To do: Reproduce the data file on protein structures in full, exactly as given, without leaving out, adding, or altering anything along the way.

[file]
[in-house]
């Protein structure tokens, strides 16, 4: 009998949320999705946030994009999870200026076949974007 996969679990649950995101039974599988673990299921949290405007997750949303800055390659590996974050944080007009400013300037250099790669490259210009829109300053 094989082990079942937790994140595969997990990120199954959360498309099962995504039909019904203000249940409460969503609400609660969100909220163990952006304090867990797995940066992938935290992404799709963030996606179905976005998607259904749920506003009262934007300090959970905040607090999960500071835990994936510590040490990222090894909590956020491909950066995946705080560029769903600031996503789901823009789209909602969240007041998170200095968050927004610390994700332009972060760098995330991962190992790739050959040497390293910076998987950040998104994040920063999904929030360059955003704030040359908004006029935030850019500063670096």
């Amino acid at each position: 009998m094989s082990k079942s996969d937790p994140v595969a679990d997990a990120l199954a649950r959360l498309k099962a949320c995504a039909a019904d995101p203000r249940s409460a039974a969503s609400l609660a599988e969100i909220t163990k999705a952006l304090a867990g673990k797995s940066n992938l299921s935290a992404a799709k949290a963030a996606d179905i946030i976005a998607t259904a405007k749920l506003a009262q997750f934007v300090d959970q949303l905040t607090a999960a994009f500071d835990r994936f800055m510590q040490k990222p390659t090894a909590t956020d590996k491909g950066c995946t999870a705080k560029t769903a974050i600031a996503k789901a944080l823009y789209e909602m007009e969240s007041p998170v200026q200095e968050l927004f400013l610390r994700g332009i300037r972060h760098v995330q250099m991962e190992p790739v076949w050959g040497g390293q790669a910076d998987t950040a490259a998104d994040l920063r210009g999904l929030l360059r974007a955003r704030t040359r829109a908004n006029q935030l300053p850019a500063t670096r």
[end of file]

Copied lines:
[in-house]
């Protein structure tokens, strides 16, 4: 009998949320999705946030994009999870200026076949974007 996969679990649950995101039974599988673990299921949290405007997750949303800055390659590996974050944080007009400013300037250099790669490259210009829109300053 094989082990079942937790994140595969997990990120199954959360498309099962995504039909019904203000249940409460969503609400609660969100909220163990952006304090867990797995940066992938935290992404799709963030996606179905976005998607259904749920506003009262934007300090959970905040607090999960500071835990994936510590040490990222090894909590956020491909950066995946705080560029769903600031996503789901823009789209909602969240007041998170200095968050927004610390994700332009972060760098995330991962190992790739050959040497390293910076998987950040998104994040920063999904929030360059955003704030040359908004006029935030850019500063670096």
């Amino acid at each position: 009998m094989s082990k079942s996969d937790p994140v595969a679990d997990a990120l199954a649950r959360l498309k099962a949320c995504a039909a019904d995101p203000r249940s409460a039974a969503s609400l609660a599988e969100i909220t163990k999705a952006l304090a867990g673990k797995s940066n992938l299921s935290a992404a799709k949290a963030a996606d179905i946030i976005a998607t259904a405007k749920l506003a009262q997750f934007v300090d959970q949303l905040t607090a999960a994009f500071d835990r994936f800055m510590q040490k990222p390659t090894a909590t956020d590996k491909g950066c995946t999870a705080k560029t769903a974050i600031a996503k789901a944080l823009y789209e909602m007009e969240s007041p998170v200026q200095e968050l927004f400013l610390r994700g332009i300037r972060h760098v995330q250099m991962e190992p790739v076949w050959g040497g390293q790669a910076d998987t950040a490259a998104d994040l920063r210009g999904l929030l360059r974007a955003r704030t040359r829109a908004n006029q935030l300053p850019a500063t670096r």